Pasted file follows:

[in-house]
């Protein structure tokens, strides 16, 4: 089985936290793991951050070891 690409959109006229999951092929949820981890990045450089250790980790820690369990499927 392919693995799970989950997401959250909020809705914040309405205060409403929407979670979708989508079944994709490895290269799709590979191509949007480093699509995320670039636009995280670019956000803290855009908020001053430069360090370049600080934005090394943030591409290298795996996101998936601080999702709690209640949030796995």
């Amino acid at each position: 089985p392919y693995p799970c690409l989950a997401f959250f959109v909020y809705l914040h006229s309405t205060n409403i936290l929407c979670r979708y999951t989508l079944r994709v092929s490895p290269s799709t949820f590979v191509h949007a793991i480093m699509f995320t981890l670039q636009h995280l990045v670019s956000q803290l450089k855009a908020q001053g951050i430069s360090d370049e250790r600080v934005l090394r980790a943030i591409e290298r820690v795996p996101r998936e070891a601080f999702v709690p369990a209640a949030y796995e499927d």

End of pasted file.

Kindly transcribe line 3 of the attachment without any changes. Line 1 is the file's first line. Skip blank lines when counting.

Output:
């Amino acid at each position: 089985p392919y693995p799970c690409l989950a997401f959250f959109v909020y809705l914040h006229s309405t205060n409403i936290l929407c979670r979708y999951t989508l079944r994709v092929s490895p290269s799709t949820f590979v191509h949007a793991i480093m699509f995320t981890l670039q636009h995280l990045v670019s956000q803290l450089k855009a908020q001053g951050i430069s360090d370049e250790r600080v934005l090394r980790a943030i591409e290298r820690v795996p996101r998936e070891a601080f999702v709690p369990a209640a949030y796995e499927d």